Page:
Garrison Ballgown 2015

 

Yes, it’s that time of year again! Or it was, a couple of weeks ago.

This year’s ensemble was nothing like last year’s mammoth undertaking. With a tentative PhD thesis defense date set, there was no way I could devote that much time this year.

However, I may actually love this year’s ensemble as much as last year’s, and I certainly enjoyed wearing it a lot more! lol (this year’s was much more user-friendly!)

To make things easier for myself I used sewing patterns I already had, and just did a bit of frankenpatterning. I combined two 1950s patterns for the dress and used one other for the bolero.

I took the dress bodice from this pattern:

McCalls 9881c

And used the skirt portion of this pattern. Changes I made to this part: lengthening the skirt to be floor-length, eliminating the button-up front and making a seam + opening at centre back instead and I added a little extra fullness to the side front and side back pieces, because POUFFY:

Advance 6961 front

Once the drafting/frankenpatterning was done, the mock-up came together so well and so easily it was almost wearable itself! However, as not-bad as this ($1/m) fabric ended up looking, I had a GORGEOUS shot silk taffeta in mind for this and there’s really just no comparison.

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You may notice that the side pouffiness of the skirt is not even between both sides in the above photos. That’s because I was doing a little experimenting with my crinoline.

I made a new crinoline for this ensemble that ended up being a whole mini-project of its own. I don’t have photos of every step in its progression, but enough for you to get the idea. I knew from the beginning that I’d want some extra oomph underneath the skirt side gathers to fill them out nicely. So I tried adding an extra piece of gathered, softer crin fabric to one side and it did the trick. They look like this:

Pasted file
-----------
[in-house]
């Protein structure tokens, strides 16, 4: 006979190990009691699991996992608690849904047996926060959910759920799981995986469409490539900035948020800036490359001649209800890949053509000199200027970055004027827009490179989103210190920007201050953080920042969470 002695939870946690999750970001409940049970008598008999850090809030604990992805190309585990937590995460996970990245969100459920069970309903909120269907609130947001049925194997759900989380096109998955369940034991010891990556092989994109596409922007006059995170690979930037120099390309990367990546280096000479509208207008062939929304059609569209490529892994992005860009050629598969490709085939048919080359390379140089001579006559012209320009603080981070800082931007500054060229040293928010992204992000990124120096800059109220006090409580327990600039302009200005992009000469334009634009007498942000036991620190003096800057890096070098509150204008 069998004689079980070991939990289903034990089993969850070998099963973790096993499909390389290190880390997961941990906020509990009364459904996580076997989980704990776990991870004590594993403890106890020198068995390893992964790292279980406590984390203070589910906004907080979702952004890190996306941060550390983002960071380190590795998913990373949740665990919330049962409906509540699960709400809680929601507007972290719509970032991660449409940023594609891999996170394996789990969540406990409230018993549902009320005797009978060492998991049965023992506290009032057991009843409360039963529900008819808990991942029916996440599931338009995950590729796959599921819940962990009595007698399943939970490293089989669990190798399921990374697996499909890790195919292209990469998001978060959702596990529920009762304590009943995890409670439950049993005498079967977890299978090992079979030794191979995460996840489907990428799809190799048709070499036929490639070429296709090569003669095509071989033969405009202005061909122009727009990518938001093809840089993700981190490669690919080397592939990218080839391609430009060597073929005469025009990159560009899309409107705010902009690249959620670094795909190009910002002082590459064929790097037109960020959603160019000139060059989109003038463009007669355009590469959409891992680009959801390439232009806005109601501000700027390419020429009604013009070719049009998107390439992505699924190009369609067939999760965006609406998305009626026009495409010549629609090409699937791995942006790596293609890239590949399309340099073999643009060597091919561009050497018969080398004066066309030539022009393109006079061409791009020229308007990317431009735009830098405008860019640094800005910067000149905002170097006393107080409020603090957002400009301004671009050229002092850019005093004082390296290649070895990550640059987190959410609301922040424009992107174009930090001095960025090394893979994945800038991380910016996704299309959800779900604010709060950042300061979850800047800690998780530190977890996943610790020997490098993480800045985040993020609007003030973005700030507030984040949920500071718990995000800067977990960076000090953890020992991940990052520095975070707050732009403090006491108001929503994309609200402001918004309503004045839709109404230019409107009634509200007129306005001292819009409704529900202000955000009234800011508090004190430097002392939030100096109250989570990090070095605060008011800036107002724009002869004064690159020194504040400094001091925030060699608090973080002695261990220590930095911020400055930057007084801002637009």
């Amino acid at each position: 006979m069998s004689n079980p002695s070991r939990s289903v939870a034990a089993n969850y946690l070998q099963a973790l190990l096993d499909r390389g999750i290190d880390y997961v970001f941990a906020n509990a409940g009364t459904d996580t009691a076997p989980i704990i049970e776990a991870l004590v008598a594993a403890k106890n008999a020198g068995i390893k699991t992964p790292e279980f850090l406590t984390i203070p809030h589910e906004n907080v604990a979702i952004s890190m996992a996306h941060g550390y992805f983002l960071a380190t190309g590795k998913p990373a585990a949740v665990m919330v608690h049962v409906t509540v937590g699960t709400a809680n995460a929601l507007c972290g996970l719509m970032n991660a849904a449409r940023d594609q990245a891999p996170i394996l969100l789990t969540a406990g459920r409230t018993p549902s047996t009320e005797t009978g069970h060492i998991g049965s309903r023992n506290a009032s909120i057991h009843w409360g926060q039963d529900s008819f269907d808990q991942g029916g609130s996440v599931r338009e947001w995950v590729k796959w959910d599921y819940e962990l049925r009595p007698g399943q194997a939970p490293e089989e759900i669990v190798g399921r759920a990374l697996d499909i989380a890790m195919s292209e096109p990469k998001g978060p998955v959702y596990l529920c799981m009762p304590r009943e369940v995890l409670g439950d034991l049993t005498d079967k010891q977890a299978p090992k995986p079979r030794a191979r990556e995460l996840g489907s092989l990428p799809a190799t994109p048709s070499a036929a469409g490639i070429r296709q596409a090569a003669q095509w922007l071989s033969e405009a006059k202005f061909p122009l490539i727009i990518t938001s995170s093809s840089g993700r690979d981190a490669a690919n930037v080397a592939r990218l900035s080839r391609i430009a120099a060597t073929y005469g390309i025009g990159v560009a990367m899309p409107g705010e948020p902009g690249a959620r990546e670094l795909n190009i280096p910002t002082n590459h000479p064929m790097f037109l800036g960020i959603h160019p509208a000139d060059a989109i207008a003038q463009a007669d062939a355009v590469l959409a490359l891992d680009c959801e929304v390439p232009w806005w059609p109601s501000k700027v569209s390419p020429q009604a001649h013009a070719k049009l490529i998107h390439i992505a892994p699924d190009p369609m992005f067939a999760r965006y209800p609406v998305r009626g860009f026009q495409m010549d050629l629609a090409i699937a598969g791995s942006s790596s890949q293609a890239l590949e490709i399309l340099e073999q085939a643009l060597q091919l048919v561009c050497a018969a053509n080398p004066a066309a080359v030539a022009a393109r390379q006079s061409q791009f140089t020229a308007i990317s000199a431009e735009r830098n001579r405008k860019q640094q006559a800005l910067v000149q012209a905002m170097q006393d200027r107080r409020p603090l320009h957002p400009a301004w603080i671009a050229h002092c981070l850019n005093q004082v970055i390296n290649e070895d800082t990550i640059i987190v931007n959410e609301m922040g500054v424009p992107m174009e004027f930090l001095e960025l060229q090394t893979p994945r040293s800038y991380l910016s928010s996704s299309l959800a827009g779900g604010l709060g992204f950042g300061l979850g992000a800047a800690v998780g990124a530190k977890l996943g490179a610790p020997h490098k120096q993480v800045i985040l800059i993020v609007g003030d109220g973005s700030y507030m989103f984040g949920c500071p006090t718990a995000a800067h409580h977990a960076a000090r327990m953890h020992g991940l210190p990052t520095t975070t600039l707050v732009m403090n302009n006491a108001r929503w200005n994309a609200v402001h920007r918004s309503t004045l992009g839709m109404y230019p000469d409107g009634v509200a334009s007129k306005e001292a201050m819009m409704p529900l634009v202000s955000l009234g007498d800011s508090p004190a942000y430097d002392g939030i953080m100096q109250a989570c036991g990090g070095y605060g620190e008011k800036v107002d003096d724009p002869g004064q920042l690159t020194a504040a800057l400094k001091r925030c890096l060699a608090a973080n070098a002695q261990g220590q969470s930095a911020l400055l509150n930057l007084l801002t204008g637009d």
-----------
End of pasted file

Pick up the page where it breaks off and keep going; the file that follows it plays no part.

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I also, initially, started with a single-layer crinoline, but decided it didn’t have as much fullness as I wanted. It made the dress skirt look like this:

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(yes, that’s the “spontaneous” spencer with it, I was working on them at the same time. I think they actually look kinda cute together, what do you think? lol)

(here’s another view of them together. heehee):

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Anyway. To get more fullness I added a second layer to the lower two sections and that gave me the added fullness I wanted. The crinoline photo farther up is with the two layers. Here’s a gratuitous (superfluous?) photo showing the separate layers:

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And here’s a photo of the actual dress showing the difference between having the extra piece under the side and not. It’s not super-dramatic, but I think it adds just that little bit extra which takes it from nice to really having presence. Or is it just me?

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As you can see, I decided to accent this (amazing coloured) fabric with black. Oh, and the bit of blue you can see peeking out the bottom is some thin (almost sheer) but crisp cotton I found at Value Village to use as underlining to give the silk taffeta just a little more volume. Probably the most perfectly timed find I’ve made there yet, as I was just about to order some silk organza around the time I came across this. Even though the organza was well-priced at $6.99/m (USD), I got the whole piece of cotton (enough to underline the whole dress and make facings, and the bolero as well) for $6-7 (CAD) – can’t really beat that!

The neckline piping is from some silk dupioni scraps I had, the shoulder straps are from a piece of vintage/antique silk velvet ribbon I had to which I also added some dupioni piping along the edges (not that you can see it in these photos).

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I got a 10yd bolt of wide vintage rayon velvet ribbon (it’s SO soft!) for the sash and back tails. I folded the ribbon in half for the waist sash (full width was way too much on short-waisted me) but left it full width for the tails. Initially I tried to find satin-back velvet ribbon, but couldn’t find width + length I needed. Instead, I doubled this up and whip-stitched the edges to make a de facto double-sided velvet ribbon.